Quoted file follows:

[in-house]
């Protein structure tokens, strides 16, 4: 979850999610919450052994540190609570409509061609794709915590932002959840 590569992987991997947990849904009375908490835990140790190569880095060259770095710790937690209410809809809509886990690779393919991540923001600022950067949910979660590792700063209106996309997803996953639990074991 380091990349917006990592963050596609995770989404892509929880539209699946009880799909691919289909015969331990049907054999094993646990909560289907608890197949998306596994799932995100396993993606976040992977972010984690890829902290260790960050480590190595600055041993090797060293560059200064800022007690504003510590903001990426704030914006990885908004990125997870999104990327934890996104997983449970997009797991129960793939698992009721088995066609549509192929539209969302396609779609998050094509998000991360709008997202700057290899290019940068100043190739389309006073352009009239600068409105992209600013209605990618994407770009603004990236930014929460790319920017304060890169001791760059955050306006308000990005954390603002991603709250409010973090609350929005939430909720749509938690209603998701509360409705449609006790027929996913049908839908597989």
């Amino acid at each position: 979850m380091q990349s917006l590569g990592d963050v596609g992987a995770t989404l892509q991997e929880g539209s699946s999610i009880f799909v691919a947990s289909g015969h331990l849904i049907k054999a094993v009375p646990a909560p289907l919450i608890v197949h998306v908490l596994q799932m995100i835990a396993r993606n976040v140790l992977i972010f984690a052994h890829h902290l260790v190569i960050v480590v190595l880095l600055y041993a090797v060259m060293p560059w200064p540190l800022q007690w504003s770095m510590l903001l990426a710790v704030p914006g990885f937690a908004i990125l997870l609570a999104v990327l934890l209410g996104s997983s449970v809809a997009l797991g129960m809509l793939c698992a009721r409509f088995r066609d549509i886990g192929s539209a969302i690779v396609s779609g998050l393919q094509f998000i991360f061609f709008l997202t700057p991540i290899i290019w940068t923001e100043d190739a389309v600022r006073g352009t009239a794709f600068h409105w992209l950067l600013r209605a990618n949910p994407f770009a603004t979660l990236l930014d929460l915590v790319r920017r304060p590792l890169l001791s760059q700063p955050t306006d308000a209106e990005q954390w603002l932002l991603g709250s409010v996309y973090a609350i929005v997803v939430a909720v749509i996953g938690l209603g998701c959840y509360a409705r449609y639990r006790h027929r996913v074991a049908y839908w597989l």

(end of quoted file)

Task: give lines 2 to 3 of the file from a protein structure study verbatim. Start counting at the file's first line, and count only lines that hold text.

């Protein structure tokens, strides 16, 4: 979850999610919450052994540190609570409509061609794709915590932002959840 590569992987991997947990849904009375908490835990140790190569880095060259770095710790937690209410809809809509886990690779393919991540923001600022950067949910979660590792700063209106996309997803996953639990074991 380091990349917006990592963050596609995770989404892509929880539209699946009880799909691919289909015969331990049907054999094993646990909560289907608890197949998306596994799932995100396993993606976040992977972010984690890829902290260790960050480590190595600055041993090797060293560059200064800022007690504003510590903001990426704030914006990885908004990125997870999104990327934890996104997983449970997009797991129960793939698992009721088995066609549509192929539209969302396609779609998050094509998000991360709008997202700057290899290019940068100043190739389309006073352009009239600068409105992209600013209605990618994407770009603004990236930014929460790319920017304060890169001791760059955050306006308000990005954390603002991603709250409010973090609350929005939430909720749509938690209603998701509360409705449609006790027929996913049908839908597989």
């Amino acid at each position: 979850m380091q990349s917006l590569g990592d963050v596609g992987a995770t989404l892509q991997e929880g539209s699946s999610i009880f799909v691919a947990s289909g015969h331990l849904i049907k054999a094993v009375p646990a909560p289907l919450i608890v197949h998306v908490l596994q799932m995100i835990a396993r993606n976040v140790l992977i972010f984690a052994h890829h902290l260790v190569i960050v480590v190595l880095l600055y041993a090797v060259m060293p560059w200064p540190l800022q007690w504003s770095m510590l903001l990426a710790v704030p914006g990885f937690a908004i990125l997870l609570a999104v990327l934890l209410g996104s997983s449970v809809a997009l797991g129960m809509l793939c698992a009721r409509f088995r066609d549509i886990g192929s539209a969302i690779v396609s779609g998050l393919q094509f998000i991360f061609f709008l997202t700057p991540i290899i290019w940068t923001e100043d190739a389309v600022r006073g352009t009239a794709f600068h409105w992209l950067l600013r209605a990618n949910p994407f770009a603004t979660l990236l930014d929460l915590v790319r920017r304060p590792l890169l001791s760059q700063p955050t306006d308000a209106e990005q954390w603002l932002l991603g709250s409010v996309y973090a609350i929005v997803v939430a909720v749509i996953g938690l209603g998701c959840y509360a409705r449609y639990r006790h027929r996913v074991a049908y839908w597989l």